Congress appears to be on track to pass a Water Resources Development Act (WRDA), as the House passed the H.R. 8 (115), the 2018 WRDA bill, by a 408-2 vote on June 6. Congress generally aims to pass a WRDA bill, which authorizes federal (Army Corps of Engineers) navigation, flood control and protection, ecosystem restoration, and other types of water projects, every two years. H.R. 8 includes some Florida-specific provisions including hurricane and storm damage risk reduction in St. Lucie and St. Johns Counties, as well expediting construction of the water storage reservoir south of Lake Okeechobee with the goal of reducing water discharges from the lake. The reservoir project was previously authorized in 2017 state legislation as a priority of outgoing Florida Senate President Joe Negron.
The Senate WRDA bill, S. 2800 (115), was advanced unanimously out of the Environment and Public Works Committee, but is not expected to be taken up on the Senate floor until July. Like H.R. 8, S. 2800 includes provisions expediting construction of the water storage reservoir south of Lake Okeechobee. Once the Senate passes S. 2800, the chambers will convene a conference committee to resolve differences in the two bills.
U.S. House voting on opioid legislation while the Senate continues to work
The House of Representatives has begun voting on dozens of bills aimed at enhancing the nation’s response to the opioid crisis after a series of committee hearings and markups in various committees throughout May.
The House Energy and Commerce Committee recently approved fifty-seven opioid-related bills, and members of the Ways and Means Committee advanced an additional seven. Other committees of jurisdiction, including the House Judiciary and Financial Services Committees, are working on measures relating to specific aspects of the crisis, such as drug interdiction and housing for individuals struggling with addiction.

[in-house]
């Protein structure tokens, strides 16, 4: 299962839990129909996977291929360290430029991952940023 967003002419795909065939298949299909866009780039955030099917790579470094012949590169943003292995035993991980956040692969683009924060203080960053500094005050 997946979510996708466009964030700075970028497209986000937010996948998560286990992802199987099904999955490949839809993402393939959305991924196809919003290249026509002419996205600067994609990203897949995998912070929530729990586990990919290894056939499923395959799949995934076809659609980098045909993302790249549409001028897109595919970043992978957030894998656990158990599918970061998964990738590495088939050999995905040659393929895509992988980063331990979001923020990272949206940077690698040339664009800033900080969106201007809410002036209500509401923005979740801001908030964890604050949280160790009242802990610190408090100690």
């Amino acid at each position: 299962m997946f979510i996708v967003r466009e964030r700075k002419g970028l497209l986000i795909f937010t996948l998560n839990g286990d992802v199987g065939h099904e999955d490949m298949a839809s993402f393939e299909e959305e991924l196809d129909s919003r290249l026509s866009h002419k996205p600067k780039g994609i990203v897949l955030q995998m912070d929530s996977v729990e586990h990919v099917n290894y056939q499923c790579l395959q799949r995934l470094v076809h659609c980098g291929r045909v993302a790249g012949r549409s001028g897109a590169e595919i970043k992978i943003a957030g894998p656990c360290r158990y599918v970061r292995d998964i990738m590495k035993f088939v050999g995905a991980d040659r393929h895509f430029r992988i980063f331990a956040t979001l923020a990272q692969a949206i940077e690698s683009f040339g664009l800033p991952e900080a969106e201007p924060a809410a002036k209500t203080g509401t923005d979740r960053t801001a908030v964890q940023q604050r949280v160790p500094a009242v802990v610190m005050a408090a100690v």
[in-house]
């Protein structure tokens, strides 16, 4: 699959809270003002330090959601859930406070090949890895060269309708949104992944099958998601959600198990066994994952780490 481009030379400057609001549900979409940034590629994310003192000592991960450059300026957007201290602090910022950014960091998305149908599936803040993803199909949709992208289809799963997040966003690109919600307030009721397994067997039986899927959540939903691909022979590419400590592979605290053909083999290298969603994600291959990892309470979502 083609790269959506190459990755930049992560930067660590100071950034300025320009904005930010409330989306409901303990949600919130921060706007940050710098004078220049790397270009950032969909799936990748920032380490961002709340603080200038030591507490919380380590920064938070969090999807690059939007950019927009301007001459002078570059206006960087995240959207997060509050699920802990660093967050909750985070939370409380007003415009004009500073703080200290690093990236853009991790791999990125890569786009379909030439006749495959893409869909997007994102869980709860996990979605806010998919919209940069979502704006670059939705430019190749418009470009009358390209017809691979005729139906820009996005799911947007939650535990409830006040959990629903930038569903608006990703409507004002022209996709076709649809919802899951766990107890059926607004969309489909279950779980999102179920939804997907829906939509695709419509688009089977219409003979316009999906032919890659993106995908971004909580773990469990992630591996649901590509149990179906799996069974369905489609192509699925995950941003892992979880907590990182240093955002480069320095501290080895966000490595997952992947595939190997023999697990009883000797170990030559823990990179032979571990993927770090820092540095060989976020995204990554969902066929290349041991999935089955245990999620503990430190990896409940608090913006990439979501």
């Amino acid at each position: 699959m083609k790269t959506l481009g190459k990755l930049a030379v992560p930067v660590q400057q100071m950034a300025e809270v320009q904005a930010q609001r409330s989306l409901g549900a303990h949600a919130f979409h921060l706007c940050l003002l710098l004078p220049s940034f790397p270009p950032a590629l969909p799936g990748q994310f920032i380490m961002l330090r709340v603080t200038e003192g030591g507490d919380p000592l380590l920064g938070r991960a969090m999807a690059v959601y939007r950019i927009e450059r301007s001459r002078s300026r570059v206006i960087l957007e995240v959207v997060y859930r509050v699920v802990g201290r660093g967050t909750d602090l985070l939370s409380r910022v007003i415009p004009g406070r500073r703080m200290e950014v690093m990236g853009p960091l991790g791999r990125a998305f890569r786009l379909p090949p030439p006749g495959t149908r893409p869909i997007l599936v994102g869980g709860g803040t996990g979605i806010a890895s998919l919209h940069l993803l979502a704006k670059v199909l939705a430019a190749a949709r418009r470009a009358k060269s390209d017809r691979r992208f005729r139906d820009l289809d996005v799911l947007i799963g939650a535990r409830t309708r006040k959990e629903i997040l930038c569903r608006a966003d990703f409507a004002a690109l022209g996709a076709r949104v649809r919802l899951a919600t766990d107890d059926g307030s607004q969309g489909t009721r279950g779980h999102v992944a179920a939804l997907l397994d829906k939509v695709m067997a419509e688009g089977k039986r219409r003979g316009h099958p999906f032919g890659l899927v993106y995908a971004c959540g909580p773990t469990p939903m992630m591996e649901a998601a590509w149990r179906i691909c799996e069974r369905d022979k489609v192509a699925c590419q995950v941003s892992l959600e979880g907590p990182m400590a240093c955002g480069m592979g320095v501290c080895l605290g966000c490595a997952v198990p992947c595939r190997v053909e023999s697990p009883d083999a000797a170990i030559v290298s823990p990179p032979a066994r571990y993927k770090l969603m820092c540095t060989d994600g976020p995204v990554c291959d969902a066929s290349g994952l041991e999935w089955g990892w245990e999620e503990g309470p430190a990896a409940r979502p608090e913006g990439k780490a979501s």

This week (June 12), the House will consider approximately forty bills using a procedural motion allowing typically non-controversial measures to be fast-tracked for consideration. The remaining bills will likely be rolled into a comprehensive package next week. Additional amendments will likely be added to the larger package.
In the Senate, members on the Senate Finance Committee held a markup on June 12 to review the “Helping to End Addiction and Lessen (HEAL) Substance Use Disorders Act.” The legislation seeks to improve Medicare, Medicaid and human services program responses to the opioid crisis. The Senate Health, Education, Labor and Pensions (HELP) and Judiciary Committees also advanced bills last month but have not moved the bills since. It is unclear whether the Senate will combine the various legislative proposals into a larger package or move bills to the floor individually.
Both the House and Senate will eventually have to resolve differences between their respective legislative packages before a final bill could be sent to the president’s desk.
Florida receives federal election security money
On June 7, Florida received a $19.2 million federal grant for election security. While Congress originally approved these funds in March, Florida did not request its share until May. The State Legislature must now approve the distribution of funds through a vote of the Legislative Budget Commission. Funds will ultimately be shared among the county supervisors of elections, who will determine the best use of the funds in combatting elections security threats, including enhancing cybersecurity systems and technology, updated voting systems, as well as poll worker training and voter education.